Longmay to cut 100,000 coal jobs

Updated: 2015-09-26 09:37

By Lyu Chang(China Daily)

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Longmay to cut 100,000 coal jobs

Faced with falling prices and weak demand in a slowing economy, coal companies will find it an opportune time for mergers and acquisitions, industry experts said on Tuesday. [Photo/China Daily]

Non-core businesses being sold to pay off debts as mining group reels from continued losses

The largest coal mining group in Northeast China is cutting 100,000 jobs within the next three months to reduce its losses - one of the biggest mass layoffs in recent years.

Heilongjiang Longmay Mining Holding Group Co Ltd, which has a 240,000 workforce, said a special center would be created to help those losing their jobs to either relocate or start their own businesses.

Chaiman of the group Wang Zhikui said the job losses were a way of helping the company "stop bleeding".

It also plans to sell its non-coal related businesses to help pay off its debts, said Wang.

The State-owned mining group has subsidiaries in Jixi, Hegang, Shuangyashan and Qitaihe in Heilongjiang province, which account for about half the region's coal production.

China's coal mining industry has been struggling with overcapacity and falling coal prices since 2012.

Last year, Longmay launched a management restructuring and cut thousands of jobs to stay profitable, amid the overall industry decline.

However, the company still reported around 5 billion yuan ($815 million) in losses.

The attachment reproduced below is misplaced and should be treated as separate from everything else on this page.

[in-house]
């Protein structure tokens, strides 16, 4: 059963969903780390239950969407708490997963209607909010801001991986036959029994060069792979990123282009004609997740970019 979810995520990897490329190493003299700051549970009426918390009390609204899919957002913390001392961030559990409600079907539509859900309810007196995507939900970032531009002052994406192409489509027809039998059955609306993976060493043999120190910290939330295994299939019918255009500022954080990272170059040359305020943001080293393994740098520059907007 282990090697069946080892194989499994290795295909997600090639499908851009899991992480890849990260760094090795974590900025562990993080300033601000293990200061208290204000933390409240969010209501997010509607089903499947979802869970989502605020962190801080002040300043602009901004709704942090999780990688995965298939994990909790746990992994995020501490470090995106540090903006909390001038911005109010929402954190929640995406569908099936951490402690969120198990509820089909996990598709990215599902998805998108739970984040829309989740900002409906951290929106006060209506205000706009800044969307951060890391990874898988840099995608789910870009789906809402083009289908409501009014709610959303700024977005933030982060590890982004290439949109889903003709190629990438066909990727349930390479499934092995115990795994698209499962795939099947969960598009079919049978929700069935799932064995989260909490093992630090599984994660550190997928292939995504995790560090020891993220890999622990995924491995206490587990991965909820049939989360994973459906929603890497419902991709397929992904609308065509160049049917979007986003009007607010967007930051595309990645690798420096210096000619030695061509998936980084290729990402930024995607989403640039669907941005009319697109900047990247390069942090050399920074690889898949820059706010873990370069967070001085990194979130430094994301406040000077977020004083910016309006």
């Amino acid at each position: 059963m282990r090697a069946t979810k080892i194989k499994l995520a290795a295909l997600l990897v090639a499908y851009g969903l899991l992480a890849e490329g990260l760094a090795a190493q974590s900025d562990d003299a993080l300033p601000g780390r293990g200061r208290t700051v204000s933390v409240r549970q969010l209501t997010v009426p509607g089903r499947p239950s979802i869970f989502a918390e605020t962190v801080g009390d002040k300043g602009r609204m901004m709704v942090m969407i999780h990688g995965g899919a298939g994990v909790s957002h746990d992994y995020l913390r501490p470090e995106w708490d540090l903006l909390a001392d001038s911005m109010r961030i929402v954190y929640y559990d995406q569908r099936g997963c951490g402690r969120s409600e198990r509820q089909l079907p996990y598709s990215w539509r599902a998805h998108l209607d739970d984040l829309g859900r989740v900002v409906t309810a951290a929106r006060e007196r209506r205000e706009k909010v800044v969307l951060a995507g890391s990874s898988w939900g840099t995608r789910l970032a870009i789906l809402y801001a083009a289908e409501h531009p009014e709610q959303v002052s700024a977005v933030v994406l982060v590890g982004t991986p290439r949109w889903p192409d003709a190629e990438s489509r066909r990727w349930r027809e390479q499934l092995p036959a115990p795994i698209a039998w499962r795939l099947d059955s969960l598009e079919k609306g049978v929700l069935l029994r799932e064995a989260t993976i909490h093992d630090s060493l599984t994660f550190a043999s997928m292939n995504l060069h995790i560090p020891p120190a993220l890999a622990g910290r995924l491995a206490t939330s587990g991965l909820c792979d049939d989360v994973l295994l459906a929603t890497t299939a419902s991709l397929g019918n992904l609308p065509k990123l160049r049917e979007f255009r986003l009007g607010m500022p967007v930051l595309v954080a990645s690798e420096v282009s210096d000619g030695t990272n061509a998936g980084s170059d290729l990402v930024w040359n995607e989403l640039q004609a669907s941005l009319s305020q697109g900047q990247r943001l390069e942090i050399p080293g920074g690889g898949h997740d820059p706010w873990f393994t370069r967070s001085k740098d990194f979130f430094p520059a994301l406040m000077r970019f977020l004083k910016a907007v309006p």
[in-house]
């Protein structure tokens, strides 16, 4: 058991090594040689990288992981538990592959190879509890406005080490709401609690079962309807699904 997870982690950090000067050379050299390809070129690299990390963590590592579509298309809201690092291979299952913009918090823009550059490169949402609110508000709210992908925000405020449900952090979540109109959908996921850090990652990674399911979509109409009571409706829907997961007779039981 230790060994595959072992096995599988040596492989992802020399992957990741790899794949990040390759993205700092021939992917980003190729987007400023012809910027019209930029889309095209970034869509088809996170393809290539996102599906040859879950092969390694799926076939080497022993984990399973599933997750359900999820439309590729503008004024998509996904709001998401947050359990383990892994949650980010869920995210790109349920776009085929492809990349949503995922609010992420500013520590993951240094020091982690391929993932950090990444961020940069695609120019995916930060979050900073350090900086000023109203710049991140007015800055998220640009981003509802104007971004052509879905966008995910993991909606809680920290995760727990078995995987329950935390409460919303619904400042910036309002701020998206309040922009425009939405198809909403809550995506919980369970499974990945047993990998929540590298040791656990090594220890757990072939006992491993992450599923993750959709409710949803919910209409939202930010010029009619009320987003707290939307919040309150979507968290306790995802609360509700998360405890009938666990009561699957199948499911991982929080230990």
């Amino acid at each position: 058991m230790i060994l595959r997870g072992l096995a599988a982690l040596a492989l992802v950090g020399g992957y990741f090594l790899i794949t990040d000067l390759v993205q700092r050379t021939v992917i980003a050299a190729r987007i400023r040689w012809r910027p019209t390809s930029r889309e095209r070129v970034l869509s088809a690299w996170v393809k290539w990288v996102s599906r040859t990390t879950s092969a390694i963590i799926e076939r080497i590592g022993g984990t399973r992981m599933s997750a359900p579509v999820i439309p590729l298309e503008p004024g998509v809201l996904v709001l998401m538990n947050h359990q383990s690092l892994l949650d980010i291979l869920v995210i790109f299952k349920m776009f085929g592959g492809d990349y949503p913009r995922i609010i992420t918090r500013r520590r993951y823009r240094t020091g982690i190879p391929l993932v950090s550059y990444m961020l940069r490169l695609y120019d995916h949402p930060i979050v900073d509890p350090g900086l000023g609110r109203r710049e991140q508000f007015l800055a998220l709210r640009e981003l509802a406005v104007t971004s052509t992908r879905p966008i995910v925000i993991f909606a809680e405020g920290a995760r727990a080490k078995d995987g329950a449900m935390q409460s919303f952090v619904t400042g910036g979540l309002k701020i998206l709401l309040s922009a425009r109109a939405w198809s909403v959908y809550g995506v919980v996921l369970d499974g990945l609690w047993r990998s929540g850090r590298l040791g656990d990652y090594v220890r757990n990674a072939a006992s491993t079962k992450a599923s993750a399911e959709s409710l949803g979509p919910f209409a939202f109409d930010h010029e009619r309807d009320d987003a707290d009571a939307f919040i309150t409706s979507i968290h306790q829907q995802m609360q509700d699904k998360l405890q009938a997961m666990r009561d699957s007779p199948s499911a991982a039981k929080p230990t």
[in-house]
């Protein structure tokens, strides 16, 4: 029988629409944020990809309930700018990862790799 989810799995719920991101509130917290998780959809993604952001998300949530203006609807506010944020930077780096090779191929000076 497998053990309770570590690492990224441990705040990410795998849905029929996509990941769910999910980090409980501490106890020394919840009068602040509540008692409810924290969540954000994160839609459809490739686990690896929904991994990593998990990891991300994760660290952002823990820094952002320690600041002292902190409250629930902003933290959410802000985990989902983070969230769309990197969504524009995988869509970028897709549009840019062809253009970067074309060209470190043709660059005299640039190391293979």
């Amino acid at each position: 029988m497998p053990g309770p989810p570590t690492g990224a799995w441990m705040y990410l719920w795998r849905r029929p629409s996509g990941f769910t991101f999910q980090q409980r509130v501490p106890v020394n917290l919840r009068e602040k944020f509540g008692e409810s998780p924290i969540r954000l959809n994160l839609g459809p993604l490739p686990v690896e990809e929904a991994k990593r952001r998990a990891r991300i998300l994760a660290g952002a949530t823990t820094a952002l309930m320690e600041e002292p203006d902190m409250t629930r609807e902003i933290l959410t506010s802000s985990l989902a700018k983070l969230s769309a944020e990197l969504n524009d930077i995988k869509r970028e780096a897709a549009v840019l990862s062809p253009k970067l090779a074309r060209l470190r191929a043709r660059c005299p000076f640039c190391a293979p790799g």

It has been a dramatic fall from grace for the company, which in 2011 reported 800 million yuan in profit with annual production exceeding 50 million metric tons.

Experts said staff costs remain a major reason for the company's continued heavy losses.

Last year its coal production stood at 49 million tons, just 10 percent that of Shenhua Group Corp Ltd, China's biggest coal producer. But Longmay's workforce remains well above that of Shenhua's 214,000 in total.

Official data show that average annual production per head at Longmay is about 250 tons, against a national industry average of between 500 to 600 tons.

Longmay also has 180,000 pensioners to take care of, with life-long payments covering pensions and medical insurance, which are also considered a huge financial burden.

"Personnel is probably its largest cost," said Deng Shun, an analyst at Shanghai-based energy consultancy ICIS C1 Energy.

"Actually many traditional State-owned coal enterprises are facing the same kind of problem. It has become more severe as the industry remains on a downward trend."

Deng also cautioned on the social problems that massive layoffs may cause, suggesting a reduction in welfare or salaries might be a better way to cut back on costs.